The United Republic of Tanzania has a current population of 58 million people. In 2020, the World Bank declared the rise of the Tanzanian economy from low income to lower middle income country, but it still suffers from poverty with around two third of the population below the poverty line. Tanzania has a 5% urbanization rate with around one third of its population living in urban areas; however, it’s largest city, Dar es Salaam, is the second-fastest growing city worldwide.

KNCV began working with Tanzania in the 1970s with a famous scientist named Karel Styblo. He introduced a method there called directly observed short course treatment (DOTS) which was revolutionary at the time. This method was subsequently considered the gold standard of TB treatment and care for decades to come and endorsed by the World Health Organization and the World Bank as both effective and cost-effective.

However, the HIV epidemic devastated Tanzania’s progress in TB control as people living with HIV (PLHIV) are more likely to also have TB, especially when they did not have access to anti-retroviral HIV treatment and preventive TB treatment. KNCV supports Tanzania to introduce efforts to control TB within these circumstances including improved diagnostics and improved people-centered TB care (including TB/HIV and drug-resistant care). And, TB rates are consistently going down. Still, currently, TB rates in Tanzania are estimated to be at 253 cases per 100,000 people (50 times higher than in The Netherlands). Around 38,000 people die each year from TB including 16,000 PLHIV. Tanzania also has a very high burden of HIV and malaria but also periodic cholera outbreaks, leprosy hotspots, food-borne & water-borne pathogens, as well as other neglected tropical diseases.

The KNCV-led, USAID-funded Challenge TB project (2014-2019) has provided several years key technical assistance to develop and implement a state-of-the-art electronic TB surveillance systems (eLMIS) that will help the national authorities to better track TB patients countrywide and more accurately report TB statistics. Through the significant support provided by KNCV, the TB Reference Laboratory, which supports the entire TB laboratory network, has advanced to the point that it can apply for international accreditation to A Supranational level from the SADCAS (Southern African Development Community Accreditation Services).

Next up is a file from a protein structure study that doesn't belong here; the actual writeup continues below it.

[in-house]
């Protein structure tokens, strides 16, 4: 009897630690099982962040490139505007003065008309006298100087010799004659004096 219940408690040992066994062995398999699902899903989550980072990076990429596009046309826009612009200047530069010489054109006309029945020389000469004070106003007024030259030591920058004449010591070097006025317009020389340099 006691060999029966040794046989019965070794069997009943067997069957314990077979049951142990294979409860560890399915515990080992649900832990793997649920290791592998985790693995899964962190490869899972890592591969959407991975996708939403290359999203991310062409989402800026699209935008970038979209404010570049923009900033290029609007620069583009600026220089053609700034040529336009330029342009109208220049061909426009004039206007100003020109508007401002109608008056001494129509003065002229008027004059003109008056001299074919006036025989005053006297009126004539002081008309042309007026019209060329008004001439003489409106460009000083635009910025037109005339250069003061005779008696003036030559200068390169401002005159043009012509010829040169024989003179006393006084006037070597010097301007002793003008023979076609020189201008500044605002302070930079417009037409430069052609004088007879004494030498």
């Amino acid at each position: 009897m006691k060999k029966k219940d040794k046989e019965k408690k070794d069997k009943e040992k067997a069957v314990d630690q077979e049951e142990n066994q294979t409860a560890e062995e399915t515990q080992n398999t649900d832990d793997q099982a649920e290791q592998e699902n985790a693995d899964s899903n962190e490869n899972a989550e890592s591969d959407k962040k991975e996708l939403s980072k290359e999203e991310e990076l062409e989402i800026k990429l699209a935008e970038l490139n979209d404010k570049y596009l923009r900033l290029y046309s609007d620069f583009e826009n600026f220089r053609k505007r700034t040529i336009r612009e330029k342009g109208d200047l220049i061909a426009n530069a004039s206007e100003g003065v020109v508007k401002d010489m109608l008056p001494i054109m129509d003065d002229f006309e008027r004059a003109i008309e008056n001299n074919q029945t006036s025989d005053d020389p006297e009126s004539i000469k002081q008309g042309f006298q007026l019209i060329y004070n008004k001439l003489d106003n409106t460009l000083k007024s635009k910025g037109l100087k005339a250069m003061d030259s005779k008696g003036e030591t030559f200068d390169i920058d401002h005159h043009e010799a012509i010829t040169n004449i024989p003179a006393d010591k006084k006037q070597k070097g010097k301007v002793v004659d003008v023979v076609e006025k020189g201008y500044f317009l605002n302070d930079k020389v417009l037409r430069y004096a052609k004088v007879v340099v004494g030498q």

IMPAACT4TB, which is implemented by KNCV in Tanzania, is a four-year project introducing a new way to tackle latent Tuberculosis (TB) infection—the seedbed of TB—in order to slow and ultimately stop the flood of new TB cases occurring every year. We’re doing this by identifying and providing new, shorter treatment options for people with latent TB infection. The project will prioritize short-course TB preventive therapy for people living with HIV and children under five, and subsequently all those in close contact with TB patients in 12 high-burden countries—who represent 50 percent of the global TB burden

Since 2018, KNCV has rolled-out DAT demonstration projects in three countries – Philippines, Tanzania and Ukraine-, funded by the Stop TB Partnership, TB REACH. The goal of these demonstration project is to assess the feasibility, acceptability by patients and health care providers, and the accuracy of digital adherence technologies. In addition, the project will assess the overall impact of DATs on treatment outcomes and general adherence behavior. As part of the project, KNCV will determine the necessary adaptations needed to make DATs suitable for a variety of contexts, including how to incorporate patient-centered mechanisms, and steps to scale-up and sustain these innovative approaches.

The ASCENT (Adherence Support Coalition to End TB) project (July 2019 – Dec 2022) builds on existing evidence, innovations in adherence technology and growing global momentum to implement integrated DAT interventions in five key countries (Ethiopia, the Philippines, South Africa, Tanzania, and Ukraine) for all types of TB (DS-TB, DR-TB, LTBI).





KNCV has been fighting TB since its establishment in 1903. Over the past 120 years, the organization has acquired indispensable knowledge and experience in the field of effective TB prevention and care, resulting in pre-elimination in the Netherlands and significant contributions to global evidence generation, policy development and TB program implementation worldwide.

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Tuberculosis is still one of the major causes of preventable death in the world and claims over 4000 lives a day, leading to over 1,5 million deaths a year.

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